In contrast to Social Security Reform, we do not find a large effect of potential increases in the age of eligibility on the long-term ability to finance medical spending. This is partly because the oldest old spend much more on medical care than the youngest old, so that cutting off the youngest old from receiving benefits saves much less than the share of the young elderly in the elderly population, and partly because if the eligibility age is raised, many more people will likely qualify for Medicare under disability rules. Since medical spending is so skewed to high spenders, having even a fraction of high spenders remain on the public rolls would eliminate much of the savings from increasing the eligibility age. We suggest instead that policy will need to focus on the management of medical care costs overall more than on the distribution of costs among different participants.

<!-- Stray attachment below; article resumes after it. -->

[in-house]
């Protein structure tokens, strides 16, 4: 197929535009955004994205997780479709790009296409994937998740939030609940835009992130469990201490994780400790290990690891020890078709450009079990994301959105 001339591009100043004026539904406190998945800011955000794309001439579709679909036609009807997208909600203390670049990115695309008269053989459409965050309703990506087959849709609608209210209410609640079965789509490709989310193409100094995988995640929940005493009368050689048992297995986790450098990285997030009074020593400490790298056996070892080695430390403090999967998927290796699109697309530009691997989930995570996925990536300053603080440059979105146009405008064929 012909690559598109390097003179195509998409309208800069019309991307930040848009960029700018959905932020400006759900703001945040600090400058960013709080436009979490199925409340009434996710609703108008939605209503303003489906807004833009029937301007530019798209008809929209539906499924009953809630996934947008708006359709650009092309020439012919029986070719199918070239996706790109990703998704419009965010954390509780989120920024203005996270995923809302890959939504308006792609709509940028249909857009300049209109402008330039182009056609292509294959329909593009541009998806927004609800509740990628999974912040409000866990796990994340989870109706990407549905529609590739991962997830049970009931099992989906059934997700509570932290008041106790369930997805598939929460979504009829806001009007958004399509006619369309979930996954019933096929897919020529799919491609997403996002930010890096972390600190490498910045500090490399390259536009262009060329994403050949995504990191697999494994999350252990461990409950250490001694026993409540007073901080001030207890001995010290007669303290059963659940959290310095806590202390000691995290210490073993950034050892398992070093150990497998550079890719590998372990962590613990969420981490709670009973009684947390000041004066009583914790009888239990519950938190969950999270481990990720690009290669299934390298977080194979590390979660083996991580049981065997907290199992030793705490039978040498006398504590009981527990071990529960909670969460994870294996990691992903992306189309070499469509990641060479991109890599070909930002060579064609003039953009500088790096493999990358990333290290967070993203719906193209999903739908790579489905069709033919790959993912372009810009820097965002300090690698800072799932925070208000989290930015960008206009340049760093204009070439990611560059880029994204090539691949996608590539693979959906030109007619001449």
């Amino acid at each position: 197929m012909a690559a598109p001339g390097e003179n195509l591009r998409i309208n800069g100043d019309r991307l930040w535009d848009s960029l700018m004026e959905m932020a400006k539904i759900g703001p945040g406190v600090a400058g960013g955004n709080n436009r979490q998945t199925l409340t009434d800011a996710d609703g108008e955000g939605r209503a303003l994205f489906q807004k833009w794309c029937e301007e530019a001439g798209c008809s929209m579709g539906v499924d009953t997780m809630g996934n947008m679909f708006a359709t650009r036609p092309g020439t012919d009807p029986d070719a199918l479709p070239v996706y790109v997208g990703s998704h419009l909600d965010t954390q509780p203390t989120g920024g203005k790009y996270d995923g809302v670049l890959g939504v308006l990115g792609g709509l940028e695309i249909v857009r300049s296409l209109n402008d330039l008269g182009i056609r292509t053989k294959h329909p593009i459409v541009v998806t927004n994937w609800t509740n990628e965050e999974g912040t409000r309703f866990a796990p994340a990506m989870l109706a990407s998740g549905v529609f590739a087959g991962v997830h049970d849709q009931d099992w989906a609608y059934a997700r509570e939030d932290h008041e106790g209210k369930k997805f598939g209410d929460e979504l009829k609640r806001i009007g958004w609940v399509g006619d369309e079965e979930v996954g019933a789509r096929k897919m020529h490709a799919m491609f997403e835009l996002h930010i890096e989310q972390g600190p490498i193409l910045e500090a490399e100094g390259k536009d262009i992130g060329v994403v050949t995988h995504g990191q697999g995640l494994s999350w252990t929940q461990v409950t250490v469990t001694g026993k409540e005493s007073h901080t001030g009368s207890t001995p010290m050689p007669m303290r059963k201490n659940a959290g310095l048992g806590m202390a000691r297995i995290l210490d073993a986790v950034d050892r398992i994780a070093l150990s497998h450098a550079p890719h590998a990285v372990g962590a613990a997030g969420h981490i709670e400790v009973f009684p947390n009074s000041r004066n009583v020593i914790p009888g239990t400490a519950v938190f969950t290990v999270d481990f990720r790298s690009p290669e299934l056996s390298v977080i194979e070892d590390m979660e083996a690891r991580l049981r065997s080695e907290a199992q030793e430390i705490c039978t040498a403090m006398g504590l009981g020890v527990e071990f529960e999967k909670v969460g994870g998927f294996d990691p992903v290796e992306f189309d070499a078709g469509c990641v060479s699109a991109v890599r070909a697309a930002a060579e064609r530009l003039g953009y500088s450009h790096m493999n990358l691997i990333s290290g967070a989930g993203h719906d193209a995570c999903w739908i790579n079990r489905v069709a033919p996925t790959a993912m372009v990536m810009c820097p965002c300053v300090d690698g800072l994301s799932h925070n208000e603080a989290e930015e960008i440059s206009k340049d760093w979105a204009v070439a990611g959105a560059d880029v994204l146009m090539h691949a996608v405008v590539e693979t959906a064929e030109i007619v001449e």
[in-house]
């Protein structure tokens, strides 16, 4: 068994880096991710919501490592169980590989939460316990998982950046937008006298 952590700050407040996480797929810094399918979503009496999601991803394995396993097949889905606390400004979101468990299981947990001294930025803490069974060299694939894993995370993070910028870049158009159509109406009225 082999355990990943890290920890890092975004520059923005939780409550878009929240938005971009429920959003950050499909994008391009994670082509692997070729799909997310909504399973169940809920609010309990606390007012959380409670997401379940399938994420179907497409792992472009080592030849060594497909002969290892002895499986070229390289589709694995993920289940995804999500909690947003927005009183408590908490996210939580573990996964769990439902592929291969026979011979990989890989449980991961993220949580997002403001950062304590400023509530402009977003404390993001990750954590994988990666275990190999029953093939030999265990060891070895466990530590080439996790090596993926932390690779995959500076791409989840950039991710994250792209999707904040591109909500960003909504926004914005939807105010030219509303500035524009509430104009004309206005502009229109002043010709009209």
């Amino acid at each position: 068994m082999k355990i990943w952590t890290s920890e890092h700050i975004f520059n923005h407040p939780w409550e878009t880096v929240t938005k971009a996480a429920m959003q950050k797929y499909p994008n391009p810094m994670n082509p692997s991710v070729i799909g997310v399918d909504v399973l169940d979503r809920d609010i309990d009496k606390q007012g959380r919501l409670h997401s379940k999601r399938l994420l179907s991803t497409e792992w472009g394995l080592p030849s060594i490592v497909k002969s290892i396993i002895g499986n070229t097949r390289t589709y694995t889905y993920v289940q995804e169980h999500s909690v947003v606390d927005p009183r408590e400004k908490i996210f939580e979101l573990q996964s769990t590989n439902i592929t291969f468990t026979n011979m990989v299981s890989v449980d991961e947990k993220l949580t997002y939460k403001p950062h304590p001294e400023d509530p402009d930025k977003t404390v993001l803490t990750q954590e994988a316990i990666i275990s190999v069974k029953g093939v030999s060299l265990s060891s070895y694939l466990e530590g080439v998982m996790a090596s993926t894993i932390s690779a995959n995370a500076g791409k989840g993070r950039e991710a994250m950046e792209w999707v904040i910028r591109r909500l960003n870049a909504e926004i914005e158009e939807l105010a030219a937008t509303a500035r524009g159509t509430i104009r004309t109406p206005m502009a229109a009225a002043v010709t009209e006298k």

From David Culter and Louise Sheiner in Alan Auerbach & Ronald Lee’s Demographic Change and Fiscal Policy